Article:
Governor Andrew Cuomo, Senate Majority Leader Dean Skelos and Assembly Speaker Sheldon Silver announced Tuesday they had reached a deal on the New York state budget.
"For the second straight year, New York state has worked and created a balanced budget based on fiscal responsibility, job creation, government efficiency, and the premise that we must invest in our communities," Cuomo said in a statement.
The $132.5 billion budget increases spending just 1.9 percent while expanding economic development and jobs programs and providing some protections for the poorest New Yorkers and immigrants.
The agreements with Assembly Speaker Sheldon Silver and Senate Leader Dean Skelos include a total 10 percent increase in the welfare grant in June. Cuomo wanted to delay half of that because of the state's slow economic recovery.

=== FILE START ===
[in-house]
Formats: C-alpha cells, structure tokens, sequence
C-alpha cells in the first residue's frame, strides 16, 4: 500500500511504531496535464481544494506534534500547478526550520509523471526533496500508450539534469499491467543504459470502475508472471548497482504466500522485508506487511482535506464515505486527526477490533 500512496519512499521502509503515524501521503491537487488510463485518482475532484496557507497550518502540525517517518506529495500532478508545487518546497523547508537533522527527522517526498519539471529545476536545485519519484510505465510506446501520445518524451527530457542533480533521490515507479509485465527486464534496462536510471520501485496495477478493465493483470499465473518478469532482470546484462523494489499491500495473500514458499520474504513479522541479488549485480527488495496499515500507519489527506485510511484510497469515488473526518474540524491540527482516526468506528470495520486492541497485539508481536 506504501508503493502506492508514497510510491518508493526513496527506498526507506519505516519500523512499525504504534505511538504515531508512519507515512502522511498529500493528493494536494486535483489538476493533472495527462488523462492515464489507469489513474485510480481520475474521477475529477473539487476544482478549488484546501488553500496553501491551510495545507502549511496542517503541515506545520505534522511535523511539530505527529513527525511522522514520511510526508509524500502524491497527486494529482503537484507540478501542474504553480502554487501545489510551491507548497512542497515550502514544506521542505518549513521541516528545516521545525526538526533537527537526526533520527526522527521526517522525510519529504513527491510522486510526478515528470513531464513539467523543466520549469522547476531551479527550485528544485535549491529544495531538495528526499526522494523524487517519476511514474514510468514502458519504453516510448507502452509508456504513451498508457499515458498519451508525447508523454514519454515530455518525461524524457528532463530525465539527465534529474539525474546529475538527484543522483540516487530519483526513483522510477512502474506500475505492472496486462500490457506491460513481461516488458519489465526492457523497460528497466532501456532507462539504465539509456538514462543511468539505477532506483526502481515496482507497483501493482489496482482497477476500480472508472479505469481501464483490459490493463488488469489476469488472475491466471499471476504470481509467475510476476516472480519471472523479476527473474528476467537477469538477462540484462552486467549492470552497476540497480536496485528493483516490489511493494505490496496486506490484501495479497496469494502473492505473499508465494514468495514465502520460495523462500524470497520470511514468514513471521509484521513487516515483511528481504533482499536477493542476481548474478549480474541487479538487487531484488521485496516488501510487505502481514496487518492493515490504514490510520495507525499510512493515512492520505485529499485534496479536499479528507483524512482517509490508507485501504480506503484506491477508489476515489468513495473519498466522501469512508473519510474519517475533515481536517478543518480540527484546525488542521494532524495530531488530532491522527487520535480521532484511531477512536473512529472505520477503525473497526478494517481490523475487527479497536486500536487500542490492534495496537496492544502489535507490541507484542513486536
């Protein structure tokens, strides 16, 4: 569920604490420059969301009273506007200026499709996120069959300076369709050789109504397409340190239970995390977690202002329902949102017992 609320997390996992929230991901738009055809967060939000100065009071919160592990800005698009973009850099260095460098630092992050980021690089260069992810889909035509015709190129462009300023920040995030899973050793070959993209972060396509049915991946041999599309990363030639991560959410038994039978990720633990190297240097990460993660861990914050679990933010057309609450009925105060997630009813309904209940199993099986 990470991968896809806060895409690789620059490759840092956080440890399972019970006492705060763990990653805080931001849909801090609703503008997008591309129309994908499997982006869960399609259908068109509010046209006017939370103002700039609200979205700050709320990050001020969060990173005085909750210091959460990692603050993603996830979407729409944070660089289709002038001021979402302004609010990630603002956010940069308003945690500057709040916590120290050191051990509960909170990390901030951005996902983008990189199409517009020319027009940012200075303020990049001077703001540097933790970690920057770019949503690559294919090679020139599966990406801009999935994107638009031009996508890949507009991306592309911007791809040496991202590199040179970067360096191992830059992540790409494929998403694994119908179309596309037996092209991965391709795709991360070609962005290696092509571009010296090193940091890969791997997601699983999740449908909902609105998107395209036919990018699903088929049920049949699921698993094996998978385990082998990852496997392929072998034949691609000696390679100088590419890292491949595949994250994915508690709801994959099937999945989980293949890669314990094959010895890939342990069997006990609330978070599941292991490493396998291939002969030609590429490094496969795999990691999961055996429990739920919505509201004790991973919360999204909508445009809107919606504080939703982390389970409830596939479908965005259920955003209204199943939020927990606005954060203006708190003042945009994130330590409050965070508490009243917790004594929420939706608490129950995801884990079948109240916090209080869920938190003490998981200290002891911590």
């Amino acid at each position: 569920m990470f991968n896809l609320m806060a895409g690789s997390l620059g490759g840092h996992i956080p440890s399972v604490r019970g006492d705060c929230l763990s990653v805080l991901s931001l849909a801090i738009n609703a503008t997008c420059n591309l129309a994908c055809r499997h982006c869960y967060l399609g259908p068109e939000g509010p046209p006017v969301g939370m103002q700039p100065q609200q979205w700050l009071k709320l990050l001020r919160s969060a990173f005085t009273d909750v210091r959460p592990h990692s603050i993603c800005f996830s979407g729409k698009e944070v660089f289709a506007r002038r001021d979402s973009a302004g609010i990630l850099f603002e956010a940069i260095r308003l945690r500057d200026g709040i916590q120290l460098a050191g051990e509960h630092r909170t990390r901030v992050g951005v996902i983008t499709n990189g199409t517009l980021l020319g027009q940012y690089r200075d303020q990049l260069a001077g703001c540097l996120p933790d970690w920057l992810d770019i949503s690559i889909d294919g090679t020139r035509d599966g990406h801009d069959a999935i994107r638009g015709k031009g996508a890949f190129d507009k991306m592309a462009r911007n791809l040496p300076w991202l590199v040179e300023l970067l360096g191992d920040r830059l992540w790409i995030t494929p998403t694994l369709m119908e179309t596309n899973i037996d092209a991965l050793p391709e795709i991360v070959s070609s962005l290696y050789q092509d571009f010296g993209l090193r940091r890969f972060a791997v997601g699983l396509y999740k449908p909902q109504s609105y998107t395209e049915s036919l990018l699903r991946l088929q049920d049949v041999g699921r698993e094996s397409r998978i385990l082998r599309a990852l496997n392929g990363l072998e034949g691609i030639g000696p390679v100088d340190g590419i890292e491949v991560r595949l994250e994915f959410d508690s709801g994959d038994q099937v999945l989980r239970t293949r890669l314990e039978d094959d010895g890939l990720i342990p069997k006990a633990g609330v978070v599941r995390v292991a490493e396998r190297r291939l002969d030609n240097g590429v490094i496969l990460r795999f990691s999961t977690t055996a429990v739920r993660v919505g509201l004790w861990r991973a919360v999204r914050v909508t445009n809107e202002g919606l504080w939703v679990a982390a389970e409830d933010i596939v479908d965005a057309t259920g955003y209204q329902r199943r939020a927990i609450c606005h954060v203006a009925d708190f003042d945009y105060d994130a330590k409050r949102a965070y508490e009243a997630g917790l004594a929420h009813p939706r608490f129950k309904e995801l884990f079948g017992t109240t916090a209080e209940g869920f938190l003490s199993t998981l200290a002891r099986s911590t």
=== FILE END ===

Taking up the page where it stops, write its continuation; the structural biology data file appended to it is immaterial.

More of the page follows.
The basic welfare grant is about $350 a month for a family of three.
Cuomo says the cornerstone of the deal is his "New York Works" program, which is aimed at creating jobs statewide through public-private partnerships.
Lawmakers were optimistic Monday that a deal would be struck on time again this year. But the one outstanding issue was health exchanges that the state must set up under the federal healthcare reform act.
Last year, a tentative deal was struck five days before the plan was due.
With reporting by Karen Dewitt